Meditation on the Fourth Word from the Cross
Good Friday 2008
A woman lies in a hospital bed in Philadelphia, even as we speak, finally being consumed by the cancer she has fought for two years. She is in the hospice ward where they struggle to manage her pain. She has been given days, if not hours, to live. She is only 29 years old.
A family lives on the banks of a small river in central Colombia, cultivating a small plot of land. One day, a heavily armed group comes and demands food from them. Of course, they surrender it. The next day, another heavily armed group comes and accuses them of collaborating with the first group. They turn over more resources to demonstrate their allegiance. In the end, they are forced to flee or be destroyed.
Contrary to popular opinion, the primary theological question is not “does God exist?” No, the primary theological question is “where is God in the midst of all of this?” Certainly, the latter question implies the former, since locating anything requires a thing to be located. But the latter question demands more. It demands relationship. It demands accountability. It demands context. “Where is God in the midst of all of this?”
How are we to answer this question in the midst of personal and structural tragedy? To be sure, we must answer honestly. Our answer must reflect our vulnerability and our openness, our pain and our loneliness. It must be both legitimate and authentic.
To give voice to such an answer is risky. Risky first because such an answer will likely be unacceptable to friends, family, colleagues; it may even appear blasphemous or heretical. Risky second because our answer means admitting to ourselves our pain and vulnerability and so deepening and ingraining them.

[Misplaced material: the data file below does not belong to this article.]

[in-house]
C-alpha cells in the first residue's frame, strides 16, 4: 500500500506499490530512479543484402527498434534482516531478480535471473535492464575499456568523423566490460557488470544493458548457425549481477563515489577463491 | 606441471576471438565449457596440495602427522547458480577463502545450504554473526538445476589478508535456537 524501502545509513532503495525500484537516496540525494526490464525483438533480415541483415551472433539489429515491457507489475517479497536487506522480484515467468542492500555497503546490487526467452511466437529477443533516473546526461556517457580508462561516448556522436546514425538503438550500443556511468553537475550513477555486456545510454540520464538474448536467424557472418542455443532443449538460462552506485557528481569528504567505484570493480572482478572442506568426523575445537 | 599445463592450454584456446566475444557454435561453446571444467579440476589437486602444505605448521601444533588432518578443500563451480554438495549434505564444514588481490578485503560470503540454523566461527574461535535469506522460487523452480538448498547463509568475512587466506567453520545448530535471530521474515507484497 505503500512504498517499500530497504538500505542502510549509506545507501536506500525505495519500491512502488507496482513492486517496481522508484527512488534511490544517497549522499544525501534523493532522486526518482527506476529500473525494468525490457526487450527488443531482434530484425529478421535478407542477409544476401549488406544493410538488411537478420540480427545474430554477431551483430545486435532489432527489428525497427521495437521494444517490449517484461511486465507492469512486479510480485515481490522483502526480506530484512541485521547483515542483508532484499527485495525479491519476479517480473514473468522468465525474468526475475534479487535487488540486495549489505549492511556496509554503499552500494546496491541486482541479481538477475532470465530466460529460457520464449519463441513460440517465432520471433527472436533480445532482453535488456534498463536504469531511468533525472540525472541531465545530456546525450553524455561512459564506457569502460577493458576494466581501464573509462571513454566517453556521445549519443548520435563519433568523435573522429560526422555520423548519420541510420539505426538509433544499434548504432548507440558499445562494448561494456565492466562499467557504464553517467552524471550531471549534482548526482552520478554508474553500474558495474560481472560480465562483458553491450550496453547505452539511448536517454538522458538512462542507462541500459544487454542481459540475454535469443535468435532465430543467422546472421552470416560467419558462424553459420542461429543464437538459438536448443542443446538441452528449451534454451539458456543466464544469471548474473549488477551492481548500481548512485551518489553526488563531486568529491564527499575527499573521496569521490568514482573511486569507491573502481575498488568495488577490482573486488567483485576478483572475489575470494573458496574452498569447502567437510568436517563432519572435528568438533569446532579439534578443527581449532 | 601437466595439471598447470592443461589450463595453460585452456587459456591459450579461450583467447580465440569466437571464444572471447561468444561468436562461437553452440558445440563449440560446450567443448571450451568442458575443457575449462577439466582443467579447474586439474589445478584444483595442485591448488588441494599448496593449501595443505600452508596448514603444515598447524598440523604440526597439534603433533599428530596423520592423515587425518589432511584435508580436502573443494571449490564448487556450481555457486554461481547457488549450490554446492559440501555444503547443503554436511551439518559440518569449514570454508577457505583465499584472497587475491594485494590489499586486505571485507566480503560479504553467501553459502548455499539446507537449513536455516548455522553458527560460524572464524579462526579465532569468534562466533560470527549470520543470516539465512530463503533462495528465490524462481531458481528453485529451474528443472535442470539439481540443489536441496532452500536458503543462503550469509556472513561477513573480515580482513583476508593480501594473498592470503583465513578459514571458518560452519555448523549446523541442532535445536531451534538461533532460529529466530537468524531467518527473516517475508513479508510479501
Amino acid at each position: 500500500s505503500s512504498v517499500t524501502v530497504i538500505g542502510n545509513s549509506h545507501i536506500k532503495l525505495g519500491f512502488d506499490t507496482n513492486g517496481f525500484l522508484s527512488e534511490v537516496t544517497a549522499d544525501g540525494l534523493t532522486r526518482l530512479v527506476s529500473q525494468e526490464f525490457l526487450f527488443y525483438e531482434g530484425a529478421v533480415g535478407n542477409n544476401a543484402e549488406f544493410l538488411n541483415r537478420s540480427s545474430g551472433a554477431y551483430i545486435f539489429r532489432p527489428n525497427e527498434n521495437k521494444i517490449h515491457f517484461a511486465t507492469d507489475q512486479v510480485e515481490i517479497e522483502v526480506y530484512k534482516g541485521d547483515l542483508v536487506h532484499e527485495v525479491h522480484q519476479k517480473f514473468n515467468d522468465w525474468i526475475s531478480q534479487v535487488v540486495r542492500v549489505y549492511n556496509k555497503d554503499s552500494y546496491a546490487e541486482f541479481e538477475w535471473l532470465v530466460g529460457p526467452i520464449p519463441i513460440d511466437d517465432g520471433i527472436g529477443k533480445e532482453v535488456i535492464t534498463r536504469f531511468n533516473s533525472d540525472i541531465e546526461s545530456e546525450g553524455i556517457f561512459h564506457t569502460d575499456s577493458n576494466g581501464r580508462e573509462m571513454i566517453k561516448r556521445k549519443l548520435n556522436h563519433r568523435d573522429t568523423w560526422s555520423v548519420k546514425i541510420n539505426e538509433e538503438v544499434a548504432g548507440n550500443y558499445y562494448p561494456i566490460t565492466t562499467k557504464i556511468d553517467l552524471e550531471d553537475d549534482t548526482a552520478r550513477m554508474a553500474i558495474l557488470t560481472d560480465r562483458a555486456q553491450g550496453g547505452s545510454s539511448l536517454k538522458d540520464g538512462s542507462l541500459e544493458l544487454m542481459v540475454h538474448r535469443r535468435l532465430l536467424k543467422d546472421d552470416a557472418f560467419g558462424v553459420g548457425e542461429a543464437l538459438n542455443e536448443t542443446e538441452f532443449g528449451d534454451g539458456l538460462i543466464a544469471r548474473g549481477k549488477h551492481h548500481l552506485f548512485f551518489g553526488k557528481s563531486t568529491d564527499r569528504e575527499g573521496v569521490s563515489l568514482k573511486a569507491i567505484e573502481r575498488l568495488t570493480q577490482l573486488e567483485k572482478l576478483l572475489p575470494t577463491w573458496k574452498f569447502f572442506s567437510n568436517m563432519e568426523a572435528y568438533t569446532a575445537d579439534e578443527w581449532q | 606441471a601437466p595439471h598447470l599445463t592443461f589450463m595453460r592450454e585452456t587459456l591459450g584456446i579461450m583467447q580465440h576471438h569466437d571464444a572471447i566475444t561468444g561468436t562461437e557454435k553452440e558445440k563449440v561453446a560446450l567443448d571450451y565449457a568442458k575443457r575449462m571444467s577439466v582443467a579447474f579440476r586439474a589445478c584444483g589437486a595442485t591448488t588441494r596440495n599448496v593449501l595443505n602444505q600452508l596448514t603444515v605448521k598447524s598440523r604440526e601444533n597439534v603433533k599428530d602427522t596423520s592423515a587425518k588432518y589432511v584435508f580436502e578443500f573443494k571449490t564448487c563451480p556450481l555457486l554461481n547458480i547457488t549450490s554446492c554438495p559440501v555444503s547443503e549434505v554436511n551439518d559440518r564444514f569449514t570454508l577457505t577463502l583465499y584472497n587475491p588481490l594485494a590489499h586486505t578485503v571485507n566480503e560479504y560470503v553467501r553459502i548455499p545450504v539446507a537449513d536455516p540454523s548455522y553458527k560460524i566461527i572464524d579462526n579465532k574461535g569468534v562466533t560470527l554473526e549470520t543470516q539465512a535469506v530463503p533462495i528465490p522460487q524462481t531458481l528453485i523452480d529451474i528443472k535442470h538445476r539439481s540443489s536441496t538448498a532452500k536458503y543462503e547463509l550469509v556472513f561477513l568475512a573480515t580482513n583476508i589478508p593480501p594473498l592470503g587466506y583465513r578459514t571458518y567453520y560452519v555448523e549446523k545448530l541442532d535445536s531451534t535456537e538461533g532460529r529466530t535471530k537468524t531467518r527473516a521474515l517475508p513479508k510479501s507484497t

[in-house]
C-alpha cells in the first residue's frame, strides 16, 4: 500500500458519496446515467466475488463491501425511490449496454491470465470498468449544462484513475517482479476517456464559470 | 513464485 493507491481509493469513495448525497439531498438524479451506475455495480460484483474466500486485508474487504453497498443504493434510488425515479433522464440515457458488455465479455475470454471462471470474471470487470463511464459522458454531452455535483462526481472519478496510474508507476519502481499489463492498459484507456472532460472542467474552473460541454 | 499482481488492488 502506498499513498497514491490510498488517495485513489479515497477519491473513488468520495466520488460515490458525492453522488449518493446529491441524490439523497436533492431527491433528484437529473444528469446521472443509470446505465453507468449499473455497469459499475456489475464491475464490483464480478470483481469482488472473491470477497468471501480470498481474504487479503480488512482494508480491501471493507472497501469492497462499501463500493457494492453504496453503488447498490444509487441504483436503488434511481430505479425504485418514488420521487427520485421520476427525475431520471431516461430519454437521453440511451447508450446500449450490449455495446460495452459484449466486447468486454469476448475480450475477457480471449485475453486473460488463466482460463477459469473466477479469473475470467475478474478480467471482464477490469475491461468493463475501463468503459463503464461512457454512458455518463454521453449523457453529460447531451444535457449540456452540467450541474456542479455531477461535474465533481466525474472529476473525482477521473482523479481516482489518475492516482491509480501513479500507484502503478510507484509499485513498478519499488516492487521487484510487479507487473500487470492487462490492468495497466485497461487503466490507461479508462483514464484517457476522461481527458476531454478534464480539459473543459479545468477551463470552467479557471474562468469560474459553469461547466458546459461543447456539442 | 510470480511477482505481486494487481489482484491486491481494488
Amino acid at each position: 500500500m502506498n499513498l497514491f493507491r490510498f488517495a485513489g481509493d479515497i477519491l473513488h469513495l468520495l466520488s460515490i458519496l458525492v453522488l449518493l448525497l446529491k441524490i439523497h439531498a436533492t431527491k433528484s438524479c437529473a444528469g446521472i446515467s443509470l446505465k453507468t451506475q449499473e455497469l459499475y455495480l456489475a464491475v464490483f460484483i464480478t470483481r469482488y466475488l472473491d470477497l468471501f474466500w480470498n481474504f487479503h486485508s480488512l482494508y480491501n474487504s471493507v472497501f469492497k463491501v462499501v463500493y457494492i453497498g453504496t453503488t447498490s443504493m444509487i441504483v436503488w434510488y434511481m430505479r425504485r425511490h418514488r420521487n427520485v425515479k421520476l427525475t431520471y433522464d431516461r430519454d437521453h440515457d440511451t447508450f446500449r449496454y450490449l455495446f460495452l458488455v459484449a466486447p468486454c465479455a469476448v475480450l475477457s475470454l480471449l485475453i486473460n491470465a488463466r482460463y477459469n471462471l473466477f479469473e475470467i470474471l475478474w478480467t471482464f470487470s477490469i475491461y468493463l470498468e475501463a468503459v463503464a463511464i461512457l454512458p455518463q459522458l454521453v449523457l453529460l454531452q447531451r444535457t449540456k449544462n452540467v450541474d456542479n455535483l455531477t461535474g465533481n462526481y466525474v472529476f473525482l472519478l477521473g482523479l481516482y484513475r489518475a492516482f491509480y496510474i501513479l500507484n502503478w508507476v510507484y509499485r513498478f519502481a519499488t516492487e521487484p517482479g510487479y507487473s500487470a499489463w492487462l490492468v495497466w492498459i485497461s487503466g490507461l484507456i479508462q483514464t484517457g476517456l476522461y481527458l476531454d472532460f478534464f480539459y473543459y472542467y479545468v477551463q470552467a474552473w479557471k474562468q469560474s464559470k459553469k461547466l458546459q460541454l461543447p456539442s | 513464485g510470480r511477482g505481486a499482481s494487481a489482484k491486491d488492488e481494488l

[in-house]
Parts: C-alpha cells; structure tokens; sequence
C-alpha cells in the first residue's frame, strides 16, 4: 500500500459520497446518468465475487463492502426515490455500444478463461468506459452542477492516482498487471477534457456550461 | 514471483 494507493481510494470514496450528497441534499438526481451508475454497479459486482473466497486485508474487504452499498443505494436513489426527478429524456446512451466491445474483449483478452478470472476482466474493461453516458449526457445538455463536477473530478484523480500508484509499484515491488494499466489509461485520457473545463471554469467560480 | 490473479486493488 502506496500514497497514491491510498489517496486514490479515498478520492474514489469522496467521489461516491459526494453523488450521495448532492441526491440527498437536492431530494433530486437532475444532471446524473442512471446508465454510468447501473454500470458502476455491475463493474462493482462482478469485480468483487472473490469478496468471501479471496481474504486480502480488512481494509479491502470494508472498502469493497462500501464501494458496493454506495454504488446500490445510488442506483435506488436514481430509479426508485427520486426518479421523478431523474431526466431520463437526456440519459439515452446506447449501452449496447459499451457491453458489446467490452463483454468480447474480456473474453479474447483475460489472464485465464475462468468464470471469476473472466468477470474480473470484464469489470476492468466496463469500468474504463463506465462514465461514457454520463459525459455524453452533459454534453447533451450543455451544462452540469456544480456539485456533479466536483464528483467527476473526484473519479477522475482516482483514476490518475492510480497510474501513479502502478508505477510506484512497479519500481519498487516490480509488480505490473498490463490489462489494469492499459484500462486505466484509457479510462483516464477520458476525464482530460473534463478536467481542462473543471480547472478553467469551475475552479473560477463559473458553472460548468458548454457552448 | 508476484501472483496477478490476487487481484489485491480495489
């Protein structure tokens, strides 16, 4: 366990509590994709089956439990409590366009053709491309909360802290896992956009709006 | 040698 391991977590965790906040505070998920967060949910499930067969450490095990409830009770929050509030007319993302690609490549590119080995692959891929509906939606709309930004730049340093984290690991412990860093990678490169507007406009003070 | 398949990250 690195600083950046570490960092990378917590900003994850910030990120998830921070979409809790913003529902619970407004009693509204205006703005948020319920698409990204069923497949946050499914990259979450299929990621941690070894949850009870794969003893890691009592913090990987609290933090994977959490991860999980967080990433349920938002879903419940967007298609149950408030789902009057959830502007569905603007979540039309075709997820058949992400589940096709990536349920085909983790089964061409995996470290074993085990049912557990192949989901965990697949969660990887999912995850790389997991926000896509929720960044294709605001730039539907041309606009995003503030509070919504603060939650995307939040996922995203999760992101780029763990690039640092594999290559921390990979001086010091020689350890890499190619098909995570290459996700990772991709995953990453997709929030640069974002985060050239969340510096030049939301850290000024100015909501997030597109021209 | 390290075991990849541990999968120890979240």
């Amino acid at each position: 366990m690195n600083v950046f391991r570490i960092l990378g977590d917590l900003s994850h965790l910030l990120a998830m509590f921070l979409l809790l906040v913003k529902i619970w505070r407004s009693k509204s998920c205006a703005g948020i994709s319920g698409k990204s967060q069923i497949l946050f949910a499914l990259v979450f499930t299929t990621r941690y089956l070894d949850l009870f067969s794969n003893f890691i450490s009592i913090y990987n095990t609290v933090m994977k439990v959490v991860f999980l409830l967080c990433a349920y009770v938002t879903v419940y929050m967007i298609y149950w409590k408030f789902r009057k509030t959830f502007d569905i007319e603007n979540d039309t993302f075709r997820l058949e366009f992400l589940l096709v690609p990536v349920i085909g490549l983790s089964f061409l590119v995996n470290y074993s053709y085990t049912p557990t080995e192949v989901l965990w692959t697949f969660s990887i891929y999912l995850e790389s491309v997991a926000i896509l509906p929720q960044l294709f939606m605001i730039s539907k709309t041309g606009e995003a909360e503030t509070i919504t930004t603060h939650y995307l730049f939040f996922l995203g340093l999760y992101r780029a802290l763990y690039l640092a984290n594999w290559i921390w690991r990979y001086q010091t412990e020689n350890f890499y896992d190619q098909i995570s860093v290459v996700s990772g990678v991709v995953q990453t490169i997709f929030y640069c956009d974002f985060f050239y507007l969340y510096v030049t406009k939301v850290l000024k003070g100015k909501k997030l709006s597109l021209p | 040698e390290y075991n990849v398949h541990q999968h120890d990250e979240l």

“Where is God in the midst of all of this?” Our answer, arising out of the depths of the human condition, in all of its honesty and authenticity, must be that God is not here.
But wait, what happened to that gospel of grace and freedom? It is true that grace is God’s response to sin and fallenness and that freedom is God’s response to oppression and fear. We celebrate these gifts no more extravagantly than on Easter Sunday when they are bound together in the reality of resurrection.
But that is Easter Sunday. Today is Good Friday. From the cross, Jesus asked, “My God, My God, Why have you forsaken me?” The question is both accusation and call to account. It is not new on either score; those who regularly read the psalms or the prophets are apt to recognize it. God is not here. Why?
There is plenty of time, three days in fact, for God to answer. But those three days are important. It is important to acknowledge and feel pain, loss and vulnerability. It is important to sit with our woundedness and not move on from it too quickly. It is important to hear the resonance of our authentic, legitimate and honest answer; God is not here.